Some views of Planet Earth
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Earthrise above the lunar horizon

Taken from Apollo 8, while orbiting the Moon on December 22 1968

The Earth and Moon imaged by Mariner 10 from 2.6 million kilometers while completing the first ever Earth-Moon encounter by a spacecraft capable of returning high resolution digital color image data. These images have been combined to illustrate the relative sizes of the two bodies (courtesy of NASA)

On December 16, 1992, 8 days after its encounter with Earth, the Galileo spacecraft looked back from a distance of about 6.2 million kilometers to capture this remarkable view of the Moon in orbit about Earth. The composite photograph was constructed from images taken through visible (violet, red) and near- infrared (1.0-micron) filters. The Moon is in the foreground; its orbital path is from left to right. Brightly colored Earth contrasts strongly with the Moon, which reflects only about one-third as much sunlight as our world. To improve the visibility of both bodies, contrast and color have been computer enhanced. At the bottom of Earth's disk, Antarctica is visible through clouds. The Moon's far side can also be seen. The shadowy indentation in the Moon's dawn terminator is the South Pole-Aitken Basin, one of the largest and oldest lunar impact features. This feature was studied extensively by Galileo during the first Earth flyby in December 1990  (courtesy of NASA)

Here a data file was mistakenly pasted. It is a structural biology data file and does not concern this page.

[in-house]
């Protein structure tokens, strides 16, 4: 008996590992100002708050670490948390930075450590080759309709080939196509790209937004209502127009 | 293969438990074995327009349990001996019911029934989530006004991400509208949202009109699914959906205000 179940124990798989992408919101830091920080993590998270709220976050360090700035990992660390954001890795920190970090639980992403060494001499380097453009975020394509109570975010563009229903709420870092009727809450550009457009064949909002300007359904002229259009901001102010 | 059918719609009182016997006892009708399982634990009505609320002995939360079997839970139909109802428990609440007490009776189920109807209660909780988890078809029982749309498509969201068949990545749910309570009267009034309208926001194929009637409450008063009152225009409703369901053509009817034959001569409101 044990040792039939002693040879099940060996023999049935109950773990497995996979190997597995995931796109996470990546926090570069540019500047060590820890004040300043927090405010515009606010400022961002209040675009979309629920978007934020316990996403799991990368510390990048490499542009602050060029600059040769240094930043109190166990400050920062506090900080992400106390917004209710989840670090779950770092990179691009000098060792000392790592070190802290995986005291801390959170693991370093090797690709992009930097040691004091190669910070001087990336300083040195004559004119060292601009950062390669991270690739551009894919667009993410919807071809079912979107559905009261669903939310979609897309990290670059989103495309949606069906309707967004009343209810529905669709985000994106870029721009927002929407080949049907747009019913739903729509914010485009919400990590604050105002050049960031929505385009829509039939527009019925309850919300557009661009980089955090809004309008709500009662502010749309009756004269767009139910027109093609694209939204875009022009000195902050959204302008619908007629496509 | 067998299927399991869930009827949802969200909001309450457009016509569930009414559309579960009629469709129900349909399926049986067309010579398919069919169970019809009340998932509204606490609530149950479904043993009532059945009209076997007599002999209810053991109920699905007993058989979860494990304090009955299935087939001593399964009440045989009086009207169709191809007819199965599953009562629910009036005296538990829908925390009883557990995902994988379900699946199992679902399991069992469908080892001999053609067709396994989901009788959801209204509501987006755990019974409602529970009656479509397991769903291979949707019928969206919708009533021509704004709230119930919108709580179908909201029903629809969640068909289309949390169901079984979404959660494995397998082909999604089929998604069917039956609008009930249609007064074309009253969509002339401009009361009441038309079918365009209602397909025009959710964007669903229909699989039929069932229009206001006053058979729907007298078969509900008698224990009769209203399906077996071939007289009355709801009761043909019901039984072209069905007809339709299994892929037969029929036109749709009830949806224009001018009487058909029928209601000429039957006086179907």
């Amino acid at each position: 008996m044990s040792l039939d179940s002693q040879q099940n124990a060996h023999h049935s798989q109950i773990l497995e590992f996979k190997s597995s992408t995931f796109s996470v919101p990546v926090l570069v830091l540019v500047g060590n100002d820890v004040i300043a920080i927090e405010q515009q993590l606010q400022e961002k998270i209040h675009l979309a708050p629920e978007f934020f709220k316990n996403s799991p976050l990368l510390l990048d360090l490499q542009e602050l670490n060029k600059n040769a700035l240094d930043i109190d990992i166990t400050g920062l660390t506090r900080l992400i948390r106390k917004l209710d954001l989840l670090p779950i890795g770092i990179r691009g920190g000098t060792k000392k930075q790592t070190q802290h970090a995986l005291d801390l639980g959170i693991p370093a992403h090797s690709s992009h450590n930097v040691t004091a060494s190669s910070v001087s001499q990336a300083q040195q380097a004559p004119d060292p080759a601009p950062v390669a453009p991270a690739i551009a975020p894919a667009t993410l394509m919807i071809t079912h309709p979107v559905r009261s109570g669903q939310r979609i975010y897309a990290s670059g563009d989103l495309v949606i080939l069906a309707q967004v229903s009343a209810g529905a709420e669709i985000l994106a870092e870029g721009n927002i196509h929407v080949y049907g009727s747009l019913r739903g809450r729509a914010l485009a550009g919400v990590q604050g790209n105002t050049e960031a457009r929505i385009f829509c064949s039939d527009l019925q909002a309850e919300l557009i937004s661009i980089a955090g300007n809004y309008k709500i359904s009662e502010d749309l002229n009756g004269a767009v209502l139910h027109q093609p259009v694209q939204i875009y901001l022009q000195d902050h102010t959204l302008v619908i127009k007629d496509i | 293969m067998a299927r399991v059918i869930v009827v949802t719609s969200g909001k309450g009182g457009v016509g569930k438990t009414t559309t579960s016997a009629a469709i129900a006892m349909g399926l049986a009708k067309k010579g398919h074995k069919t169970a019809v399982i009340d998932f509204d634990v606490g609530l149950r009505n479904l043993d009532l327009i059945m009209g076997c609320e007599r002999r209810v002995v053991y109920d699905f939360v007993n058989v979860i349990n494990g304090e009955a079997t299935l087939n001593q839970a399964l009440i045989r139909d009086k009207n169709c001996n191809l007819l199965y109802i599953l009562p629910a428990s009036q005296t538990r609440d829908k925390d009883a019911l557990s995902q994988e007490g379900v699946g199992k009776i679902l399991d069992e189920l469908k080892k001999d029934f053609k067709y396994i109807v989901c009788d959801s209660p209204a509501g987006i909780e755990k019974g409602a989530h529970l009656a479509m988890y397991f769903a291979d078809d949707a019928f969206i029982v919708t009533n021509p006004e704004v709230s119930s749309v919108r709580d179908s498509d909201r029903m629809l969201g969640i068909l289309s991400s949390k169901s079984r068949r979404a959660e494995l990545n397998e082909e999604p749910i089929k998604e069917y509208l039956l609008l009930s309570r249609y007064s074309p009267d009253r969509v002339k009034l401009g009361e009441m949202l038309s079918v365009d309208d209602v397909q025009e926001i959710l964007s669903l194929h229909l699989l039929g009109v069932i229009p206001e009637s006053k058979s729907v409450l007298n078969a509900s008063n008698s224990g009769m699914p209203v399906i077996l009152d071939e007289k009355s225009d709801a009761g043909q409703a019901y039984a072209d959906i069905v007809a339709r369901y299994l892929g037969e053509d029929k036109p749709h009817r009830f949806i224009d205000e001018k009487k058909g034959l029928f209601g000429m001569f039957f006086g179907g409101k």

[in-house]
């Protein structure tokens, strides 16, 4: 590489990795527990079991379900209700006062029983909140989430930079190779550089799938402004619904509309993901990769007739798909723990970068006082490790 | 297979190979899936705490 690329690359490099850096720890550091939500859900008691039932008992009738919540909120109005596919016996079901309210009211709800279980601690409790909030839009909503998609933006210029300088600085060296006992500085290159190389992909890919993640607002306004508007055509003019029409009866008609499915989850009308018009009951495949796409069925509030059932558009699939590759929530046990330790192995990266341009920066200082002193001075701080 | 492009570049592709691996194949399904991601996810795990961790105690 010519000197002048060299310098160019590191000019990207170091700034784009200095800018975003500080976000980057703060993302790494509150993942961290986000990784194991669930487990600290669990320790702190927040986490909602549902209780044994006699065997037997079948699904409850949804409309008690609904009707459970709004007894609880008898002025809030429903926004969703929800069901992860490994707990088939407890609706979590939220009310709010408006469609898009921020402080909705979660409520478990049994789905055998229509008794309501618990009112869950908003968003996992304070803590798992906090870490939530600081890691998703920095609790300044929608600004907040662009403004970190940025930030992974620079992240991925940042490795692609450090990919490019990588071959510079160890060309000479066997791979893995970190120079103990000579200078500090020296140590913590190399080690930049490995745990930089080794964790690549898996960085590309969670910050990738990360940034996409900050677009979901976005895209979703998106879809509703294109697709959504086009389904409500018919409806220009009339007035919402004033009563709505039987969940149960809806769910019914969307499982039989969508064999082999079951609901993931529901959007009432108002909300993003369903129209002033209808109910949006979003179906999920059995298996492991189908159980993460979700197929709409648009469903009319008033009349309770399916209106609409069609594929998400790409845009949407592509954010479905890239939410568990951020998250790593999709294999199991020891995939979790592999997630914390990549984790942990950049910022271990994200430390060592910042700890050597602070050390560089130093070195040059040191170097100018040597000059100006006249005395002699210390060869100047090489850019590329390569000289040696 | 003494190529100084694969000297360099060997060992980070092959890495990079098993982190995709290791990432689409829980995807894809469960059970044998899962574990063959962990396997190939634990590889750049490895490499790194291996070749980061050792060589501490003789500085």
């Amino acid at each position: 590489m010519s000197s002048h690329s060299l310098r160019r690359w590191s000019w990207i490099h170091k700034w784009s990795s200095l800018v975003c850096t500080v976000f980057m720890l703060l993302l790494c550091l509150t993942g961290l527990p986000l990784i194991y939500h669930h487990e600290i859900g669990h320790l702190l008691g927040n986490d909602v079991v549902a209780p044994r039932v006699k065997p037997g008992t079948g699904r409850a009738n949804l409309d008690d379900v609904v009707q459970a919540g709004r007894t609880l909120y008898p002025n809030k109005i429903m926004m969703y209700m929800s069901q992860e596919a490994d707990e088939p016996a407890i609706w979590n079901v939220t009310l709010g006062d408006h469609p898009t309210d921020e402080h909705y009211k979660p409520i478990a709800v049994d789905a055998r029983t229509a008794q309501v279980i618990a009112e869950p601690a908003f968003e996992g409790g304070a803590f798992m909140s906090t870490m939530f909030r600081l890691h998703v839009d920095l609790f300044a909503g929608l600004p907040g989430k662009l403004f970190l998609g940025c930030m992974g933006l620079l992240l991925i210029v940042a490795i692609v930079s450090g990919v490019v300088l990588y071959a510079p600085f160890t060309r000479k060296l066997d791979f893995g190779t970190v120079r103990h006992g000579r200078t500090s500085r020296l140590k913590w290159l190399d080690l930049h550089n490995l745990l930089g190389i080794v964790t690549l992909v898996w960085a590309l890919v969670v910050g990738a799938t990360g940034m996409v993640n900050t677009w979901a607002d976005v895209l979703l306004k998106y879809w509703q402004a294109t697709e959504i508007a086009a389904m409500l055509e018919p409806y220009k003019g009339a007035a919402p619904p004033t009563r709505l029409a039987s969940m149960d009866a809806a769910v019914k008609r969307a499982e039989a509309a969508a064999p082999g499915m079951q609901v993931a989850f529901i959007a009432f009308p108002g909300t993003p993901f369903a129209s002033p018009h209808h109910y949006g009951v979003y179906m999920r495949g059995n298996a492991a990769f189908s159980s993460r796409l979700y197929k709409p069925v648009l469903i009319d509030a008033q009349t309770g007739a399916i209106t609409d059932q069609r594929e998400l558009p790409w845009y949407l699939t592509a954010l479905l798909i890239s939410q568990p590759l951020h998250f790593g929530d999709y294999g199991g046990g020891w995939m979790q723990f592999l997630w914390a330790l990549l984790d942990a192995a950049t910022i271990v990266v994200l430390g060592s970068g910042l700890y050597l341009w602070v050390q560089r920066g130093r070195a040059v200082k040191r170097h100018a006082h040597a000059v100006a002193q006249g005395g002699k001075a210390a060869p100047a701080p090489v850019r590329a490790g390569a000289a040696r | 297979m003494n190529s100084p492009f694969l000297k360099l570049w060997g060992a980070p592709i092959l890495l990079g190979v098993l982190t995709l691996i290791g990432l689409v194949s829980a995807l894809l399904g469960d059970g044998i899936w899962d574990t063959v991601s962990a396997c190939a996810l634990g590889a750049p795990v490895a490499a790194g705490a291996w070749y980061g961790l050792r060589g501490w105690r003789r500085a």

This color image of the Earth was obtained by the Galileo spacecraft on Dec. 11, 1990, when the spacecraft was about 1.5 million miles from the Earth. The color composite used images taken through the red, green and violet filters. Africa stretches from the center to the top of the picture with the Arabian Peninsula off to its right. The white, sunlit continent of Antarctica is at the bottom. This is a frame of the Galileo Earth spin movie, a 500-frame time-lapse motion picture showing a 25-hour period of Earth's rotation and atmospheric dynamics  (courtesy of NASA)
It is impossible - at least according to current theories, unless astronomers can find a reflection of it somewhere in the heavens - to obtain a photograph of our own galaxy, because it would entail a journey lasting millions of years. Instead this is a photograph of another galaxy, similar in shape and size to our own. It contains several billion stars. Apart from the nucleus of the galaxy, the bright spots are foreground stars belonging to our own Milky Way galaxy (unfortunately, I forgot to make a note of its name)